Her intense and pure religiousness took the form of her having equal faith in the existence of another world and in the impossibility of comprehending it in terms of earthly life. All one could do was to glimpse, amid the haze and the chimeras, something real ahead, just as persons endowed with an unusual persistence of diurnal cerebration are able to perceive in their deepest sleep, somewhere beyond the throes of an entangled and inept nightmare, the ordered reality of the waking hour.
Whenever in my dreams, I see the dead, they always appear silent, bothered, strangely depressed, quite unlike their dear bright selves. I am aware of them, without any astonishment, in surroundings they never visited during their earthly existence, in the house of some friend of mine they never knew. They sit apart, frowning at the floor, as if death were a dark taint, a shameful family secret. It is certainly not then — not in dreams — but when one is wide awake, at moments of robust joy and achievement, on the highest terrace of consciousness, that mortality has a chance to peer beyond its own limits, from the mast, from the past and its castle-tower. And although nothing much can be seen through the mist, there is somehow the blissful feeling that one is looking in the right direction.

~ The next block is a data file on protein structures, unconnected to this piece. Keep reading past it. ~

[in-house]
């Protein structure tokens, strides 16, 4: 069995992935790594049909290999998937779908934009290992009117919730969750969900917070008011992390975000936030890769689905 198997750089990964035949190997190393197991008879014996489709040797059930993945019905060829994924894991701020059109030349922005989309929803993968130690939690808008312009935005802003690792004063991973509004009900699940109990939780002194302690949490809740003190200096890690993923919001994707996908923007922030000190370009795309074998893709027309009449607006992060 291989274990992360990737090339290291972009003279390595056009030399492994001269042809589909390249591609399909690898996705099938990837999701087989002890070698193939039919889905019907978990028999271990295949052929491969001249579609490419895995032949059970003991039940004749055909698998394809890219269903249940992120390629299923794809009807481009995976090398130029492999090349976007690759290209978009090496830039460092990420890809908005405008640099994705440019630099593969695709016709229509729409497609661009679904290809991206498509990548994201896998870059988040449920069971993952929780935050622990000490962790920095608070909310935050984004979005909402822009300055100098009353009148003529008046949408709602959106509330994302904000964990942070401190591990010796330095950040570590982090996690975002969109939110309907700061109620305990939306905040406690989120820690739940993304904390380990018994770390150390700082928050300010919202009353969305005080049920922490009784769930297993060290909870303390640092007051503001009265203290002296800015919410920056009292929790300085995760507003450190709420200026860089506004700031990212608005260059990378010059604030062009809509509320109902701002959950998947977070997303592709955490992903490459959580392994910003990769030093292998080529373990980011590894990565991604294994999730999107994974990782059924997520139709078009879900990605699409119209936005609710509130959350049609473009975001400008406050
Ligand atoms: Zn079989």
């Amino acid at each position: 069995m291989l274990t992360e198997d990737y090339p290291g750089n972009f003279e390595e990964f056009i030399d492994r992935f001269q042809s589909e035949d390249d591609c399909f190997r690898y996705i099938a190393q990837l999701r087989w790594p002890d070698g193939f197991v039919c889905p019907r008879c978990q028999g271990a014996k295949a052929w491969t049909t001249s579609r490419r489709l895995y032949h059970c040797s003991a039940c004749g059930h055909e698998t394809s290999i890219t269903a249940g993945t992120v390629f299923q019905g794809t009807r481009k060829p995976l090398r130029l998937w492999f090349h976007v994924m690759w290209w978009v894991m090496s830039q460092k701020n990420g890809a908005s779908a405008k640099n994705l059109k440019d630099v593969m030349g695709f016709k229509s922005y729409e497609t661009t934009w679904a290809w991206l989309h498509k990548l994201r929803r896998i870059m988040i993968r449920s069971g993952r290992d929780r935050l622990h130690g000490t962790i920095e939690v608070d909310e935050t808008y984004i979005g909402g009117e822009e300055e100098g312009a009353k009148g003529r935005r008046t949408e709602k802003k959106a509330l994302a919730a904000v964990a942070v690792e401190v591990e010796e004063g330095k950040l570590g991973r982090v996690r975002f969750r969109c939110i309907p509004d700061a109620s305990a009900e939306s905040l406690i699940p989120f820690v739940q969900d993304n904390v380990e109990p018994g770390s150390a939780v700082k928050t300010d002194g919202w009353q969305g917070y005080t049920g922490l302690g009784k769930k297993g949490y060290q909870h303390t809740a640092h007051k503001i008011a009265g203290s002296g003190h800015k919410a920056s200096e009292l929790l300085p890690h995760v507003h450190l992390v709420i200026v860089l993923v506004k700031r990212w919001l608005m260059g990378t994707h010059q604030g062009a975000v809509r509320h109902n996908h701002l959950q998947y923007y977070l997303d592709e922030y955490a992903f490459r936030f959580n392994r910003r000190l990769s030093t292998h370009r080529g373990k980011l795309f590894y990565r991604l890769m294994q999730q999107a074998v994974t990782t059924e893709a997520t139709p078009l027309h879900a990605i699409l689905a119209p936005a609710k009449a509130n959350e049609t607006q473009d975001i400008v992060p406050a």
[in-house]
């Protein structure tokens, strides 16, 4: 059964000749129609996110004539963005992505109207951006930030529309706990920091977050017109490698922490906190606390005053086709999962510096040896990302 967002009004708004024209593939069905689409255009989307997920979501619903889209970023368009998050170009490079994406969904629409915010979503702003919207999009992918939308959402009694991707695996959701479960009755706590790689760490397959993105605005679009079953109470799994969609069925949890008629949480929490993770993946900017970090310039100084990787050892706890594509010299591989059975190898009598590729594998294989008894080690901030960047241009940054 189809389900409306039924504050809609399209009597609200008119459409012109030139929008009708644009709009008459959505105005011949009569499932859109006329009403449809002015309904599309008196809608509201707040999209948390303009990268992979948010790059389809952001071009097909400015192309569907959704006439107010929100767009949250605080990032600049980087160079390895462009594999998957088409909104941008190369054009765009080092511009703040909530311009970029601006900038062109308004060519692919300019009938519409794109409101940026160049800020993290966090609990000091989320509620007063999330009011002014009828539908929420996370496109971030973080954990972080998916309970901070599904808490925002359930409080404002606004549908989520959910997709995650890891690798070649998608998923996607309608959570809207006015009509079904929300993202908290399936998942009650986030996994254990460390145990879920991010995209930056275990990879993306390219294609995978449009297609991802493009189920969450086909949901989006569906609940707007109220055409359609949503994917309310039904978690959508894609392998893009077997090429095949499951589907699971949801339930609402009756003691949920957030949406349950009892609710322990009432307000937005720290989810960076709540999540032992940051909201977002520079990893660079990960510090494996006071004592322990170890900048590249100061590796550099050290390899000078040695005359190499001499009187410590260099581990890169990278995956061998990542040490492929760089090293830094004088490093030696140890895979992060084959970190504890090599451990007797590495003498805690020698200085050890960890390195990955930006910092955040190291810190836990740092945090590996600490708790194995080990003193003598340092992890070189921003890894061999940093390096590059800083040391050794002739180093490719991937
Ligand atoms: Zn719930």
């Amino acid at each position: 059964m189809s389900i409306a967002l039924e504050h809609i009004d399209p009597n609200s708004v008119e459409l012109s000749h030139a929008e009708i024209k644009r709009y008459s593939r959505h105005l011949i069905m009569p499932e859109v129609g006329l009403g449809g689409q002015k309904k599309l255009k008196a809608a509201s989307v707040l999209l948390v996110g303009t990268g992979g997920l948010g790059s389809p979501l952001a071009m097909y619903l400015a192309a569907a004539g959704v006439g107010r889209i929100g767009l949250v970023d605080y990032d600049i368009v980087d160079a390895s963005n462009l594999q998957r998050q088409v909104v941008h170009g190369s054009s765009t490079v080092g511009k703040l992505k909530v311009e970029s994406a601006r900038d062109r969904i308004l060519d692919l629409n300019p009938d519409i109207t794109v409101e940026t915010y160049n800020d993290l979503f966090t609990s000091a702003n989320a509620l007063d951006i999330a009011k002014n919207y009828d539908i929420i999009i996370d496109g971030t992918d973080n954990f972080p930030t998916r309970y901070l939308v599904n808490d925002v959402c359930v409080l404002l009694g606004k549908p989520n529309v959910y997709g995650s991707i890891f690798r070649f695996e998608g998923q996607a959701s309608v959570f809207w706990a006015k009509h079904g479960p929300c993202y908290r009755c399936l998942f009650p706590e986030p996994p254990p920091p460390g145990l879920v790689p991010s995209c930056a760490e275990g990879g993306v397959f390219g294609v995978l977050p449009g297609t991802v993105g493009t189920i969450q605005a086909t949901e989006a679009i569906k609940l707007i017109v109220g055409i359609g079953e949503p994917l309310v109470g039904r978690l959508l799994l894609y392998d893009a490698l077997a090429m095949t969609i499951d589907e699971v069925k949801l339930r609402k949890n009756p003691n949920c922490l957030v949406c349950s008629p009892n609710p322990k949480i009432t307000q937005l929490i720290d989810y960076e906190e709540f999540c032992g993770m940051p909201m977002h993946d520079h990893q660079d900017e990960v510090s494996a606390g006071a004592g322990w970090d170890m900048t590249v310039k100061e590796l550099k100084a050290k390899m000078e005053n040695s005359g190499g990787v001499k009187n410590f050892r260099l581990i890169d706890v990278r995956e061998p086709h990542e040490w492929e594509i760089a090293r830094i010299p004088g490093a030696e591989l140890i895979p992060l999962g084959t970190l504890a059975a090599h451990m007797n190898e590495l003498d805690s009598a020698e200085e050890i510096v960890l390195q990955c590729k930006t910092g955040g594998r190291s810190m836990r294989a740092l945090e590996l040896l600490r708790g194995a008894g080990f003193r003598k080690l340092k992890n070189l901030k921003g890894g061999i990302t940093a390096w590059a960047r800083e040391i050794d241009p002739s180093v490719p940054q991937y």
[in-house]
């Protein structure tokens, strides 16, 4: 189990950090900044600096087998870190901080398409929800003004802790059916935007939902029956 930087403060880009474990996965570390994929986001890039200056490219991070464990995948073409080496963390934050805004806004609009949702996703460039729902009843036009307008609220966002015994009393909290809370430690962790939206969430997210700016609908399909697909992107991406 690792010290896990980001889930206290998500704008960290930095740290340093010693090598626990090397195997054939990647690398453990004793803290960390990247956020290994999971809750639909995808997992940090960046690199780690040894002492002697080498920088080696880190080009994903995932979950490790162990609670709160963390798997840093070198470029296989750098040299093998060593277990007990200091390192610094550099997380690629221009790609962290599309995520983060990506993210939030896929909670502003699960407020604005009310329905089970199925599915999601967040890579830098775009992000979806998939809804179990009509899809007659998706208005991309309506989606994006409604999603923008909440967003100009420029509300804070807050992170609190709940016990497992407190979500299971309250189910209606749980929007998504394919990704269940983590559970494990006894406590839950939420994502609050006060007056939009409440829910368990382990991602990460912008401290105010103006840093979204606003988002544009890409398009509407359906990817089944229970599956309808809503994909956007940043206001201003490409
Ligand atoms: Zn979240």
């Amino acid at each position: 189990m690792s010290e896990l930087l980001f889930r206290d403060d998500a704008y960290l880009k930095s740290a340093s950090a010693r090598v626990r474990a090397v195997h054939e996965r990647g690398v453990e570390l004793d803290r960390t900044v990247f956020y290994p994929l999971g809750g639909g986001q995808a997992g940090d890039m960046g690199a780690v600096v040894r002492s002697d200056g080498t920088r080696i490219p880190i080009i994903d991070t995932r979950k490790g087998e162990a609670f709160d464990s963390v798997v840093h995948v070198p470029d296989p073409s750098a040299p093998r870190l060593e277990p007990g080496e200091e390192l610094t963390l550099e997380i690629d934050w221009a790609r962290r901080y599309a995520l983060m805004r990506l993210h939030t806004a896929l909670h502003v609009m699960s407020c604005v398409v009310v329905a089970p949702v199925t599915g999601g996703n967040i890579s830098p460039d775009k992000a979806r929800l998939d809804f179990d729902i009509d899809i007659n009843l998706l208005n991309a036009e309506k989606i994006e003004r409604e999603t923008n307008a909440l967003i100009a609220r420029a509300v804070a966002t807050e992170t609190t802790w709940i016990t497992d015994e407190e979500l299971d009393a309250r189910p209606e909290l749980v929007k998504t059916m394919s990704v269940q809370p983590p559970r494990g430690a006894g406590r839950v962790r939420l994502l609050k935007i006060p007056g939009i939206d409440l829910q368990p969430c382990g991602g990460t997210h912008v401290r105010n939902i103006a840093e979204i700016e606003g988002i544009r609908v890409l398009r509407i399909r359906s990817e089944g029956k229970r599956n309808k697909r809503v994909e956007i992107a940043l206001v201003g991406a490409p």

A sense of security, of well-being, of summer warmth pervades my memory. That robust reality makes a ghost of the present. The mirror brims with brightness; a bumblebee has entered the room and bumps against the ceiling. Everything is as it should be, nothing will ever change, nobody will ever die.
Speak, Memory: Vladimir Nabokov, 1951 (excerpts)
Bachalpsee in the morning, Bernese Alps: photo by ZachT, 2007
Forest area and prairie at Cooper Mountain Nature Park, Oregon: photo by Aboutmovies, 2009
Moore Nature Reserve, England: photo by andy, 2005
Mai Po Nature Reserve (panorama view): photo by Baycrest, 2009
Rozhdestveno, at Vyra, near Siverskaya, estate inherited by Vladimir Nabokov, 1916: photo by Alexey Lavrov, 2007
Speak, Memory, first UK edition cover, 1957: image by Graham Hardy, 2008